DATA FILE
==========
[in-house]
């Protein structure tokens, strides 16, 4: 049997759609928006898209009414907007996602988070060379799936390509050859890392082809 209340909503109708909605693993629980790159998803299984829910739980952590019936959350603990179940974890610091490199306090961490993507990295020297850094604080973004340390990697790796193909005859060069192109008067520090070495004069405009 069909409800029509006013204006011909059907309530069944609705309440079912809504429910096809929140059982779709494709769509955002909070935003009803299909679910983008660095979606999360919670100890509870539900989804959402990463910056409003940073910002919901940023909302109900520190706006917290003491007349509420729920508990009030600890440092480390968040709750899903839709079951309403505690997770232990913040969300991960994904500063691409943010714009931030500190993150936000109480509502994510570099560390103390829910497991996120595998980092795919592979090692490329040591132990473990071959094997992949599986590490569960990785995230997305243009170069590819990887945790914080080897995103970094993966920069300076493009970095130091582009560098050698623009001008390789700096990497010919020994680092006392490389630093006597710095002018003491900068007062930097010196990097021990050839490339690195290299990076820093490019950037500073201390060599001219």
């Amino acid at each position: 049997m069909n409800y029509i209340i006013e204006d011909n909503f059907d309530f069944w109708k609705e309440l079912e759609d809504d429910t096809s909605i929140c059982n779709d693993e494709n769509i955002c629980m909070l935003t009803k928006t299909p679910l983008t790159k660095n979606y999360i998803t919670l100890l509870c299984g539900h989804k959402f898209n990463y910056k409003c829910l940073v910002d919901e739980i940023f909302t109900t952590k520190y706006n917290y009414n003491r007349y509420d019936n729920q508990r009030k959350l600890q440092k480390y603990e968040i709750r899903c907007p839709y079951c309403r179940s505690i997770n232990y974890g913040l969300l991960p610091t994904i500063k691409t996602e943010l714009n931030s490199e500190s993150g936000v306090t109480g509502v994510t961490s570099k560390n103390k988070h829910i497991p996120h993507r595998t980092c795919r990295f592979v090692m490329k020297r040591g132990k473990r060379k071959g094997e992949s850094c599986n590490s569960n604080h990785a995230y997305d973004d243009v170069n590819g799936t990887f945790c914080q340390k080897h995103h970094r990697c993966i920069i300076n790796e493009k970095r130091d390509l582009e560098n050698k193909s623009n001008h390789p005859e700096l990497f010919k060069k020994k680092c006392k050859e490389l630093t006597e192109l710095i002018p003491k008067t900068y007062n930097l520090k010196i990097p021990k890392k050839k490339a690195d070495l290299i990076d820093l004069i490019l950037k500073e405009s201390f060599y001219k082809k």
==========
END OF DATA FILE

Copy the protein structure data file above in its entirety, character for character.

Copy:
[in-house]
């Protein structure tokens, strides 16, 4: 049997759609928006898209009414907007996602988070060379799936390509050859890392082809 209340909503109708909605693993629980790159998803299984829910739980952590019936959350603990179940974890610091490199306090961490993507990295020297850094604080973004340390990697790796193909005859060069192109008067520090070495004069405009 069909409800029509006013204006011909059907309530069944609705309440079912809504429910096809929140059982779709494709769509955002909070935003009803299909679910983008660095979606999360919670100890509870539900989804959402990463910056409003940073910002919901940023909302109900520190706006917290003491007349509420729920508990009030600890440092480390968040709750899903839709079951309403505690997770232990913040969300991960994904500063691409943010714009931030500190993150936000109480509502994510570099560390103390829910497991996120595998980092795919592979090692490329040591132990473990071959094997992949599986590490569960990785995230997305243009170069590819990887945790914080080897995103970094993966920069300076493009970095130091582009560098050698623009001008390789700096990497010919020994680092006392490389630093006597710095002018003491900068007062930097010196990097021990050839490339690195290299990076820093490019950037500073201390060599001219």
């Amino acid at each position: 049997m069909n409800y029509i209340i006013e204006d011909n909503f059907d309530f069944w109708k609705e309440l079912e759609d809504d429910t096809s909605i929140c059982n779709d693993e494709n769509i955002c629980m909070l935003t009803k928006t299909p679910l983008t790159k660095n979606y999360i998803t919670l100890l509870c299984g539900h989804k959402f898209n990463y910056k409003c829910l940073v910002d919901e739980i940023f909302t109900t952590k520190y706006n917290y009414n003491r007349y509420d019936n729920q508990r009030k959350l600890q440092k480390y603990e968040i709750r899903c907007p839709y079951c309403r179940s505690i997770n232990y974890g913040l969300l991960p610091t994904i500063k691409t996602e943010l714009n931030s490199e500190s993150g936000v306090t109480g509502v994510t961490s570099k560390n103390k988070h829910i497991p996120h993507r595998t980092c795919r990295f592979v090692m490329k020297r040591g132990k473990r060379k071959g094997e992949s850094c599986n590490s569960n604080h990785a995230y997305d973004d243009v170069n590819g799936t990887f945790c914080q340390k080897h995103h970094r990697c993966i920069i300076n790796e493009k970095r130091d390509l582009e560098n050698k193909s623009n001008h390789p005859e700096l990497f010919k060069k020994k680092c006392k050859e490389l630093t006597e192109l710095i002018p003491k008067t900068y007062n930097l520090k010196i990097p021990k890392k050839k490339a690195d070495l290299i990076d820093l004069i490019l950037k500073e405009s201390f060599y001219k082809k």